The first words out of Christ’s mouth were exactly the words His disciples needed: “Peace be with you” (Jn 20:19).  These words weren’t hollow encouragement or tentative assurance.  These words gave exactly what they said.  The Lord His peace, peace of the forgiveness of sins. 
The disciples needed this peace, this forgiveness.  They’d abandoned their Lord.  They denied knowing Him.  They didn’t believed His resurrection promises.  But with Christ’s words, that guilt was taken away.  He was there to give them peace.  He was there to send them out, so that they too could speak peace giving words of forgiveness. 
                On that first Easter night, all the disciples knew the peace of forgiveness and the joy of the risen Lord, except for one...Thomas.  Thomas wasn’t there with the other 10.  We don’t know why or where he was, but he didn’t see our resurrected Lord.  He didn’t hear His forgiving and peace giving words...and when they others told him about Christ’s resurrection, He refused to believe.  He wanted physical proof, hard evidence. 
So the next Sunday, again, they all gathered in a locked room.  And again, our risen Lord appeared to them.  And again He said: “Peace be with you” (Jn 20:26).  Then He turned to Thomas and told him to put his fingers into the nail holes of His hands and to put his hand into His pierced side.  Immediately, with words of faith, Thomas confessed, “My Lord and my God!” (Jn 20:28).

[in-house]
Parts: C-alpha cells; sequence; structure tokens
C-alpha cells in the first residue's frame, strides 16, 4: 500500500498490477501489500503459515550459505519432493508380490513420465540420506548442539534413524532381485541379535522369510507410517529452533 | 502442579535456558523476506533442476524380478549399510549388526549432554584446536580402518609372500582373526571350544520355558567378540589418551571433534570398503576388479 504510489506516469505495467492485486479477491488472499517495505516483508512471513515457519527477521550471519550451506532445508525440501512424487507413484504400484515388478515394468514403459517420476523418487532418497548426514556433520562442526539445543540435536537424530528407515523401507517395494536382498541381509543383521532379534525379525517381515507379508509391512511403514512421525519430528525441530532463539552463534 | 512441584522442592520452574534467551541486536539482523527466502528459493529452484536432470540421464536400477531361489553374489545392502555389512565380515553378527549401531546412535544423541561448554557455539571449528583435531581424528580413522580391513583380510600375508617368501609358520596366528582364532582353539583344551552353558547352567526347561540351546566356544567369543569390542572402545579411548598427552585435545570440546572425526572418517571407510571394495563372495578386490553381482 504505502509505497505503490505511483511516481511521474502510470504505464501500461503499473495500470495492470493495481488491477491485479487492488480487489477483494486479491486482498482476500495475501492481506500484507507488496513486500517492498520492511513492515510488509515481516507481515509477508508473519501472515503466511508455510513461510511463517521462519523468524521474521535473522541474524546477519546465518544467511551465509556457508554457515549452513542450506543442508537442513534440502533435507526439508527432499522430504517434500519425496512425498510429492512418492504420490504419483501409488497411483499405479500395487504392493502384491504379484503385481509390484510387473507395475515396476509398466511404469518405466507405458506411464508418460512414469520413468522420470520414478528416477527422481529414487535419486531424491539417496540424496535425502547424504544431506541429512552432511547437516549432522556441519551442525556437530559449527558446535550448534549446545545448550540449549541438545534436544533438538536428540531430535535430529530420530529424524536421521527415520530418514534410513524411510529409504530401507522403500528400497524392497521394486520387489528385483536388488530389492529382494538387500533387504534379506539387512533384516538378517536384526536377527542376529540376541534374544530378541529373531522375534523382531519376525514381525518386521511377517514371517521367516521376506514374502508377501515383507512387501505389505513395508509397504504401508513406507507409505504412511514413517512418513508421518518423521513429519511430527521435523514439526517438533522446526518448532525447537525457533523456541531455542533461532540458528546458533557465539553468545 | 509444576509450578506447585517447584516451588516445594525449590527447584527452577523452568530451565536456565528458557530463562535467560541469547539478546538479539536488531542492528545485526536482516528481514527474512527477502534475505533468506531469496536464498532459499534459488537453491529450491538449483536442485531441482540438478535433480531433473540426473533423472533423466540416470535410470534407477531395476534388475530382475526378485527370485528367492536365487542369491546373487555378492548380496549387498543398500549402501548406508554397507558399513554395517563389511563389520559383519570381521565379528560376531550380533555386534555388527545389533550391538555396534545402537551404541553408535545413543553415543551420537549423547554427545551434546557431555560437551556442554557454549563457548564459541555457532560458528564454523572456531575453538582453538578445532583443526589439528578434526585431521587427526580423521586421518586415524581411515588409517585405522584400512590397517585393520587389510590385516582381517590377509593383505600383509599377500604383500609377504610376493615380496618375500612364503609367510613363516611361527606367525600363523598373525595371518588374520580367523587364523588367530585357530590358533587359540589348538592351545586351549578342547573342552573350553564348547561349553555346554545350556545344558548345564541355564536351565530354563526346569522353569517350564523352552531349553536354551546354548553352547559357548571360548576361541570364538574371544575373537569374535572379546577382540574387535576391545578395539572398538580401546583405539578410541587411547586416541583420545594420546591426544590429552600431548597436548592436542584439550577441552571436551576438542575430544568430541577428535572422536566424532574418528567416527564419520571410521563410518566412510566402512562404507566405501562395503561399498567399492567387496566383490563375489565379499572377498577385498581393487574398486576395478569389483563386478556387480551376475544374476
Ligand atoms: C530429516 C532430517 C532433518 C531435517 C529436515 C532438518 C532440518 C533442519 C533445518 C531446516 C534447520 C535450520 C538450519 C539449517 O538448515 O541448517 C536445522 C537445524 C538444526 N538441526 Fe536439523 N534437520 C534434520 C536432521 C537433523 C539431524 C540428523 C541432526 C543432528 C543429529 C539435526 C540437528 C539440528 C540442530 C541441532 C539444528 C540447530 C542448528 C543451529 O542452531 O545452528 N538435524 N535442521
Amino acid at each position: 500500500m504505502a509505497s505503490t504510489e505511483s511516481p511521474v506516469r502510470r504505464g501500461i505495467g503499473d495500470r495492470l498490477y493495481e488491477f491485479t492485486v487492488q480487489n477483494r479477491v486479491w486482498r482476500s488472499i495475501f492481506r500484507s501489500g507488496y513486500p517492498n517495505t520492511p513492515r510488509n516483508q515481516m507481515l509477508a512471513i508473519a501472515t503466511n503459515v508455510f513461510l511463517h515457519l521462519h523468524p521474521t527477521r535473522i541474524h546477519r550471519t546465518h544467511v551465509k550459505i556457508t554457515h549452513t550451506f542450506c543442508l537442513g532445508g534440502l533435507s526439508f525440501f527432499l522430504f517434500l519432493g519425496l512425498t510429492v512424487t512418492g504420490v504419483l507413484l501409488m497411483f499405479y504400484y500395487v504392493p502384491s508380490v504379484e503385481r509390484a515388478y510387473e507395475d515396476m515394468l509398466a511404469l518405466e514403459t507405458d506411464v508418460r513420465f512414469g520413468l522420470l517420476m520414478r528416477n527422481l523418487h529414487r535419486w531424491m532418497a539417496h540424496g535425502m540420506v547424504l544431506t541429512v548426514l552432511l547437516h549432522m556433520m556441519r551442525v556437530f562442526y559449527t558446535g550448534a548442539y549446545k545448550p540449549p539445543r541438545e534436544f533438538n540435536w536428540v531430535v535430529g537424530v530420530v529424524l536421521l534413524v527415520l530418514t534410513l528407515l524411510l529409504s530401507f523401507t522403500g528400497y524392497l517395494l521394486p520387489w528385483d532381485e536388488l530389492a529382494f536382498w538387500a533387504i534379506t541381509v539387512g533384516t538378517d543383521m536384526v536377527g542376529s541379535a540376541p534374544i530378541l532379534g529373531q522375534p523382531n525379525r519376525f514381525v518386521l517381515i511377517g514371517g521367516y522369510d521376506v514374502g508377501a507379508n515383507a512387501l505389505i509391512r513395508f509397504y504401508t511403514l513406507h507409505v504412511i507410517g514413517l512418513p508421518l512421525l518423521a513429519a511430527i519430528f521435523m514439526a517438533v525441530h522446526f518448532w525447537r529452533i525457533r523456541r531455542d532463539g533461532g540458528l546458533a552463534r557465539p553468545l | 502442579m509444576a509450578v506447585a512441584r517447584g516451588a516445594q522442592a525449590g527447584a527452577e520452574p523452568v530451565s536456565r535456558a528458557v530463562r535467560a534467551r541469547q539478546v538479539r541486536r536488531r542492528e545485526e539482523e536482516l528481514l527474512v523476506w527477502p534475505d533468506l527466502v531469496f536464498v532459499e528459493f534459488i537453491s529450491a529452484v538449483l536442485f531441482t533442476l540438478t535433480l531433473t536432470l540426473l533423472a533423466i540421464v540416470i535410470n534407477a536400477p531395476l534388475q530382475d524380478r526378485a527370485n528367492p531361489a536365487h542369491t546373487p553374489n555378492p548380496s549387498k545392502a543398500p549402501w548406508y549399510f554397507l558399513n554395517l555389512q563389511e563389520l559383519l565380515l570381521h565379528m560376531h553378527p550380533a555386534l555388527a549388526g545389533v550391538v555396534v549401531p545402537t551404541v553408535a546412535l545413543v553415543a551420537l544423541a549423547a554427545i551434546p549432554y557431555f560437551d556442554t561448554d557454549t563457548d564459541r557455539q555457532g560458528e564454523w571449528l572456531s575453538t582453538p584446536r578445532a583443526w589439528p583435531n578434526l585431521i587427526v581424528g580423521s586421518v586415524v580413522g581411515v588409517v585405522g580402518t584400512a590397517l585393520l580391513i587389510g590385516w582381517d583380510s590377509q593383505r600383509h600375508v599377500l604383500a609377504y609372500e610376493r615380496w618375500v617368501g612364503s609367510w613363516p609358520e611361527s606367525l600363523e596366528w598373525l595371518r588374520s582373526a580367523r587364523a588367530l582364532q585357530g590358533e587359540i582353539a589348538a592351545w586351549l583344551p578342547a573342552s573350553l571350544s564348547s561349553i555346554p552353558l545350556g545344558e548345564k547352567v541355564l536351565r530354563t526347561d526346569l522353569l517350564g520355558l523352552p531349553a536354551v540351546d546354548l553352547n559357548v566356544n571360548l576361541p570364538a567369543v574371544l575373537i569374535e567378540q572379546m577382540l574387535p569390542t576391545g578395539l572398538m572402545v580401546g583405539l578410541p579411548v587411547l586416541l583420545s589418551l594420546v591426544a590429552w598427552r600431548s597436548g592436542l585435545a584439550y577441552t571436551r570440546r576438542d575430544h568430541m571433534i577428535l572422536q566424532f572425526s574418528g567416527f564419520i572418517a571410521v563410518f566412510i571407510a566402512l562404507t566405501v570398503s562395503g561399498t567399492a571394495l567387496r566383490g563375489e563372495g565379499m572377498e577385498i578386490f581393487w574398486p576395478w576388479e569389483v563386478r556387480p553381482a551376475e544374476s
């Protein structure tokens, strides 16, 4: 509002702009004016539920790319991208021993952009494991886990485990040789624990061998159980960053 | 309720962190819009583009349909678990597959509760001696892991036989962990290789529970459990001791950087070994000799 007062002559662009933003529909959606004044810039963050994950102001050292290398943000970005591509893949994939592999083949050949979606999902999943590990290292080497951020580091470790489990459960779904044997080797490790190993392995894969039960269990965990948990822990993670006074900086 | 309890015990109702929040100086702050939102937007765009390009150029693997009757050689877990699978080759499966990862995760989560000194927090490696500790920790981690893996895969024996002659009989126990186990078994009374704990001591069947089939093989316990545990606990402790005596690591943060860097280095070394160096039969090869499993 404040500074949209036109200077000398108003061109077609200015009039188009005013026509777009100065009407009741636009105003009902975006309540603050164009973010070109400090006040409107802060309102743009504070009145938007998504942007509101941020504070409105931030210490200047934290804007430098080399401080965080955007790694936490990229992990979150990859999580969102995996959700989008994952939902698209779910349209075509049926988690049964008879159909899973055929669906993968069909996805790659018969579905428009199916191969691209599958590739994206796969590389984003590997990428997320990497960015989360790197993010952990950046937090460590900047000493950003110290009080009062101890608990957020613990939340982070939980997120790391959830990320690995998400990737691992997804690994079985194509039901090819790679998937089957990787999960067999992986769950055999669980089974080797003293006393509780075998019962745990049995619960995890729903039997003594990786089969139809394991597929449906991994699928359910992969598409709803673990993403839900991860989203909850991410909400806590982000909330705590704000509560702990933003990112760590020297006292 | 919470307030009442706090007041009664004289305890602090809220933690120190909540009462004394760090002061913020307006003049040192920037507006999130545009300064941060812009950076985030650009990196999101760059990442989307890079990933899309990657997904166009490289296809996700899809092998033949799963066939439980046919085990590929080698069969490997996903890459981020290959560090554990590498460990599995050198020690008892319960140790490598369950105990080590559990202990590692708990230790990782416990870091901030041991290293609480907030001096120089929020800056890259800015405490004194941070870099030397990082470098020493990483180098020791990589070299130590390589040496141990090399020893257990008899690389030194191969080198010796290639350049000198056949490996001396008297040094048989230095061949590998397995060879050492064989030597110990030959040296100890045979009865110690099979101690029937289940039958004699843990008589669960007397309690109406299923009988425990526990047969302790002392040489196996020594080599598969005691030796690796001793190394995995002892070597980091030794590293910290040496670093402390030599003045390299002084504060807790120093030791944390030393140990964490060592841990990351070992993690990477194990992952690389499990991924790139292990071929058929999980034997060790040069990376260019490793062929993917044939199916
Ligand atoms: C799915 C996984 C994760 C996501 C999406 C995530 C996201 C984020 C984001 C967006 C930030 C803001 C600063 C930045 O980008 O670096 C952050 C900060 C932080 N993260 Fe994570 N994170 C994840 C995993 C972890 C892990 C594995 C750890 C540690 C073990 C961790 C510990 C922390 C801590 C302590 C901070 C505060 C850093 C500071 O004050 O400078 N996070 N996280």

Jesus appeared with peace and forgiveness for His disciples, men who’d abandoned Him, men who’d doubted His.  And we do the same.
Like the disciples, like Peter, we abandon the Lord in interest of self-preservation.  We hide our faith when it’s not beneficial to show it: in the hallways of school, at the water cooler at work.  When our faith causes us to be an outcast or social pariah, we deny it.  We abandon the Lord when we look for peace in other places: in our bank accounts, in our social status, in the governments and laws of this world.  We abandon our Lord and the holy living He’s called us to when we give in to the temptations of our sinful flesh and the world.